Skip to main content

AVI CHAI Foundation Records

Identifier: I-604

Scope and Contents

The AVI CHAI Collection contains a breadth of files relating to the administrative and outreach activities of the organization, from its founding in 1984 through 2019.

The AVI CHAI records stored at the AJHS relate to the foundation's activities in North America. The records relating to the AVI CHAI's activities in Israel are stored at the archives of the National Library of Israel.

The records consist of correspondence, reports, minutes, financial documents, digital files, and printed materials that chronicle AVI CHAI’s administrative communication and outreach programming. The collection consists of physical paper records (see detailed breakdown below), born-digital files (including computer files), as well as audiovisual materials such as audiocassettes, microcassettes and DVDs. There are some 35mm slides, but otherwise very few photographic prints or negatives. Of note in the collection are materials that outline the foundation’s research on, and enthusiastic support of, Jewish day schools, camps, teacher training and libraries.

Administration files include by-laws, incorporation documents, and insurance policies, among others.

Board records are comprised of meeting materials, such as minutes and agendas. They document the philosophy, direction and activities of the organization.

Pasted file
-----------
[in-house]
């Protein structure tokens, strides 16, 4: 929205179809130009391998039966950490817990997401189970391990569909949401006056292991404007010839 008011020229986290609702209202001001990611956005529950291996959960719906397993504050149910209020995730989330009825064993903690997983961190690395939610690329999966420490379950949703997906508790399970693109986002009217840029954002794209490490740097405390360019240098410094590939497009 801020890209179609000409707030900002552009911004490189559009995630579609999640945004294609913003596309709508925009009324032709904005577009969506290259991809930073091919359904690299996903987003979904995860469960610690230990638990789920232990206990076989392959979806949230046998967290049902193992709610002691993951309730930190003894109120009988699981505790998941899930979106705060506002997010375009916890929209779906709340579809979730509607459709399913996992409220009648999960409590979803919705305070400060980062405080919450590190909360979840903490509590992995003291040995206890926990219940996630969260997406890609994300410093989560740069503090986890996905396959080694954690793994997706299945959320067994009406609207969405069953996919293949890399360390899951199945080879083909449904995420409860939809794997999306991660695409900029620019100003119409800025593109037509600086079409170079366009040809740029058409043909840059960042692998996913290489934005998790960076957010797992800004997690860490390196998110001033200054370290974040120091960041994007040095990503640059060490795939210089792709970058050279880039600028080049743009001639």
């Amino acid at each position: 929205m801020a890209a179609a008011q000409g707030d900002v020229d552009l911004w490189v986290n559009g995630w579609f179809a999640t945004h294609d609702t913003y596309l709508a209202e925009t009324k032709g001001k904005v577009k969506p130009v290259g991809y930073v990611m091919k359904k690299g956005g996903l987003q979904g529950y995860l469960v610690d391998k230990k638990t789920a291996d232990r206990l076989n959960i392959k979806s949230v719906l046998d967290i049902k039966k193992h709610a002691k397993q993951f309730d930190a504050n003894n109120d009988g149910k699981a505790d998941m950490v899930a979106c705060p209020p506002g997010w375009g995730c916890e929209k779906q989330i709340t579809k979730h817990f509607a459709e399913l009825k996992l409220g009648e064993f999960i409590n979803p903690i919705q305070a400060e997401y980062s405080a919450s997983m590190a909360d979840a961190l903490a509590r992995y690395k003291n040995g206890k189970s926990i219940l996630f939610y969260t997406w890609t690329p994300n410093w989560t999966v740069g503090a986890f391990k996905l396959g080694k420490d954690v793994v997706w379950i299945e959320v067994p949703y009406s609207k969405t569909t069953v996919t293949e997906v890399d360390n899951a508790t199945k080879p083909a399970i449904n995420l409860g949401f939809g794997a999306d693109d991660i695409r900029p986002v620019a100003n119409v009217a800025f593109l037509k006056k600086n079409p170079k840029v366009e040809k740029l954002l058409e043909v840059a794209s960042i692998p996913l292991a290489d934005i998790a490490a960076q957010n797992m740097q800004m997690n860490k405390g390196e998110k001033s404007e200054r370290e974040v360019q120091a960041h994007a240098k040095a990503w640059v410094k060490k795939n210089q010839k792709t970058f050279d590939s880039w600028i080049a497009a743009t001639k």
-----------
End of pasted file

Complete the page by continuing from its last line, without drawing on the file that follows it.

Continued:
Communications files consist primarily the files of Deena K. Fuchs. They include media kits, graphics, working files for annual reports, and other materials.

Files related to AVI CHAI finances include investment portfolio documentation as well as quarterly and annual reports.

The core of the foundation’s history can be found in its Programs files which document the various programs initiated or supported by AVI CHAI. They include detailed files on the foundation’s loans to schools (including building programs) and to summer camps. Also included in this series are files relating to AVI CHAI communications activities, such as media kits, graphics, working files for annual reports, and other materials.


  • Creation: 1984 - 2019


Conditions Governing Access

Due to the requests of the donor, there is a 10 year restriction on the majority of this collection. The two exceptions to this rule are the Publications series which is currently open to all researchers, and selected files throughout the collection that carry a 72 year restriction due to privacy considerations.

PROGRAMS: 10 years. Selected files in this series are subject to a longer period (72 years) of restriction.




DIGITAL FILES: 10 years.

PUBLICATIONS: Open to all researchers.

The collection will be open to all researchers by permission of the Director of Collections and Engagement of the American Jewish Historical Society after their respective restrictions have elapsed.